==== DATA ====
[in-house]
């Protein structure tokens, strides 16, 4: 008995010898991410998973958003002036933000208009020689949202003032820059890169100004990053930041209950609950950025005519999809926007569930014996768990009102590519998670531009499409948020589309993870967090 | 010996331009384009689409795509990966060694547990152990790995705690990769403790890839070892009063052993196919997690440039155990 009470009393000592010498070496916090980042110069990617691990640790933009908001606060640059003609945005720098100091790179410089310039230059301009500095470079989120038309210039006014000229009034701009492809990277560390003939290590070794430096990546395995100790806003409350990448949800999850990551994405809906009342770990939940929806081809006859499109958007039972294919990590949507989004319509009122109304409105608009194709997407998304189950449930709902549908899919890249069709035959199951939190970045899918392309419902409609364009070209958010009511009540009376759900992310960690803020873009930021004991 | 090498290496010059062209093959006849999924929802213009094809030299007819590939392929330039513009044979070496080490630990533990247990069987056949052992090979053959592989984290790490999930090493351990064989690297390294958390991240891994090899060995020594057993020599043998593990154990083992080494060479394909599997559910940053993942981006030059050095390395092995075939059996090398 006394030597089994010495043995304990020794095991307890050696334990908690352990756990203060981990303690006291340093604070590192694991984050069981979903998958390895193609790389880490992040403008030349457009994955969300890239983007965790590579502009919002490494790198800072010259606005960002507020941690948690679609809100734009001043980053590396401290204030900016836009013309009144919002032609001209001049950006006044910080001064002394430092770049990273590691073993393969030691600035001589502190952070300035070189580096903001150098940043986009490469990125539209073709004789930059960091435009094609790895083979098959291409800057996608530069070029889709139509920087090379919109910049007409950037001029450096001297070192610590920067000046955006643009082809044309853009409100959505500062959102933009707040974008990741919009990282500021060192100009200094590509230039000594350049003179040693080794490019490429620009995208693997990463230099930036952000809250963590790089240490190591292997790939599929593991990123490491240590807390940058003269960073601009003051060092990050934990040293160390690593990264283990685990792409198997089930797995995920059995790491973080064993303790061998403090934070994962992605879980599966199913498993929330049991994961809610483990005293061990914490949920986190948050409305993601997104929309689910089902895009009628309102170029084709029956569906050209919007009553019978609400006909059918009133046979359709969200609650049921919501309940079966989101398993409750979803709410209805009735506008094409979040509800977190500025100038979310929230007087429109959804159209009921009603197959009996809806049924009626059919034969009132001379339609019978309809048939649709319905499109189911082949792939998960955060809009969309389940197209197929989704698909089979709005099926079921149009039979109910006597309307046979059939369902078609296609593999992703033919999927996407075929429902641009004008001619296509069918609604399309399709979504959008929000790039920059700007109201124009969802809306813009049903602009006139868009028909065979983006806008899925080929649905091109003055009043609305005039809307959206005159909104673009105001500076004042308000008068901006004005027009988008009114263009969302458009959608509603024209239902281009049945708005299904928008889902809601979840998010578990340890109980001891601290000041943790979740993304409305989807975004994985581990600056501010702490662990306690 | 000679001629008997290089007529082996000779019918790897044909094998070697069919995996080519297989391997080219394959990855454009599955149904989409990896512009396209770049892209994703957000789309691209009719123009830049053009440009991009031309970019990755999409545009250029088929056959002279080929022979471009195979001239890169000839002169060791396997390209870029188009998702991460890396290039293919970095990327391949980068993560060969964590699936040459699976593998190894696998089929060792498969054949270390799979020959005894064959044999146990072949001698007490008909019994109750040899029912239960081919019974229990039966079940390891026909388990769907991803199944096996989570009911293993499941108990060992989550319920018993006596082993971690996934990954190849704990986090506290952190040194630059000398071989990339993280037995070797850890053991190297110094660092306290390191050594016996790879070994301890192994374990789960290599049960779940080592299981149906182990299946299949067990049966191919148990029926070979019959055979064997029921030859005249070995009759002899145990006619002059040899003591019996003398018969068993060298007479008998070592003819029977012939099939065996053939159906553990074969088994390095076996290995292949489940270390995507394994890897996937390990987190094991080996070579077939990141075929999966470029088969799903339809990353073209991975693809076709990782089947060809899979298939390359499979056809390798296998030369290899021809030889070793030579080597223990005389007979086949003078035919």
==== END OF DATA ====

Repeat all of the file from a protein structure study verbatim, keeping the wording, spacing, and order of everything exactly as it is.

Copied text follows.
[in-house]
């Protein structure tokens, strides 16, 4: 008995010898991410998973958003002036933000208009020689949202003032820059890169100004990053930041209950609950950025005519999809926007569930014996768990009102590519998670531009499409948020589309993870967090 | 010996331009384009689409795509990966060694547990152990790995705690990769403790890839070892009063052993196919997690440039155990 009470009393000592010498070496916090980042110069990617691990640790933009908001606060640059003609945005720098100091790179410089310039230059301009500095470079989120038309210039006014000229009034701009492809990277560390003939290590070794430096990546395995100790806003409350990448949800999850990551994405809906009342770990939940929806081809006859499109958007039972294919990590949507989004319509009122109304409105608009194709997407998304189950449930709902549908899919890249069709035959199951939190970045899918392309419902409609364009070209958010009511009540009376759900992310960690803020873009930021004991 | 090498290496010059062209093959006849999924929802213009094809030299007819590939392929330039513009044979070496080490630990533990247990069987056949052992090979053959592989984290790490999930090493351990064989690297390294958390991240891994090899060995020594057993020599043998593990154990083992080494060479394909599997559910940053993942981006030059050095390395092995075939059996090398 006394030597089994010495043995304990020794095991307890050696334990908690352990756990203060981990303690006291340093604070590192694991984050069981979903998958390895193609790389880490992040403008030349457009994955969300890239983007965790590579502009919002490494790198800072010259606005960002507020941690948690679609809100734009001043980053590396401290204030900016836009013309009144919002032609001209001049950006006044910080001064002394430092770049990273590691073993393969030691600035001589502190952070300035070189580096903001150098940043986009490469990125539209073709004789930059960091435009094609790895083979098959291409800057996608530069070029889709139509920087090379919109910049007409950037001029450096001297070192610590920067000046955006643009082809044309853009409100959505500062959102933009707040974008990741919009990282500021060192100009200094590509230039000594350049003179040693080794490019490429620009995208693997990463230099930036952000809250963590790089240490190591292997790939599929593991990123490491240590807390940058003269960073601009003051060092990050934990040293160390690593990264283990685990792409198997089930797995995920059995790491973080064993303790061998403090934070994962992605879980599966199913498993929330049991994961809610483990005293061990914490949920986190948050409305993601997104929309689910089902895009009628309102170029084709029956569906050209919007009553019978609400006909059918009133046979359709969200609650049921919501309940079966989101398993409750979803709410209805009735506008094409979040509800977190500025100038979310929230007087429109959804159209009921009603197959009996809806049924009626059919034969009132001379339609019978309809048939649709319905499109189911082949792939998960955060809009969309389940197209197929989704698909089979709005099926079921149009039979109910006597309307046979059939369902078609296609593999992703033919999927996407075929429902641009004008001619296509069918609604399309399709979504959008929000790039920059700007109201124009969802809306813009049903602009006139868009028909065979983006806008899925080929649905091109003055009043609305005039809307959206005159909104673009105001500076004042308000008068901006004005027009988008009114263009969302458009959608509603024209239902281009049945708005299904928008889902809601979840998010578990340890109980001891601290000041943790979740993304409305989807975004994985581990600056501010702490662990306690 | 000679001629008997290089007529082996000779019918790897044909094998070697069919995996080519297989391997080219394959990855454009599955149904989409990896512009396209770049892209994703957000789309691209009719123009830049053009440009991009031309970019990755999409545009250029088929056959002279080929022979471009195979001239890169000839002169060791396997390209870029188009998702991460890396290039293919970095990327391949980068993560060969964590699936040459699976593998190894696998089929060792498969054949270390799979020959005894064959044999146990072949001698007490008909019994109750040899029912239960081919019974229990039966079940390891026909388990769907991803199944096996989570009911293993499941108990060992989550319920018993006596082993971690996934990954190849704990986090506290952190040194630059000398071989990339993280037995070797850890053991190297110094660092306290390191050594016996790879070994301890192994374990789960290599049960779940080592299981149906182990299946299949067990049966191919148990029926070979019959055979064997029921030859005249070995009759002899145990006619002059040899003591019996003398018969068993060298007479008998070592003819029977012939099939065996053939159906553990074969088994390095076996290995292949489940270390995507394994890897996937390990987190094991080996070579077939990141075929999966470029088969799903339809990353073209991975693809076709990782089947060809899979298939390359499979056809390798296998030369290899021809030889070793030579080597223990005389007979086949003078035919």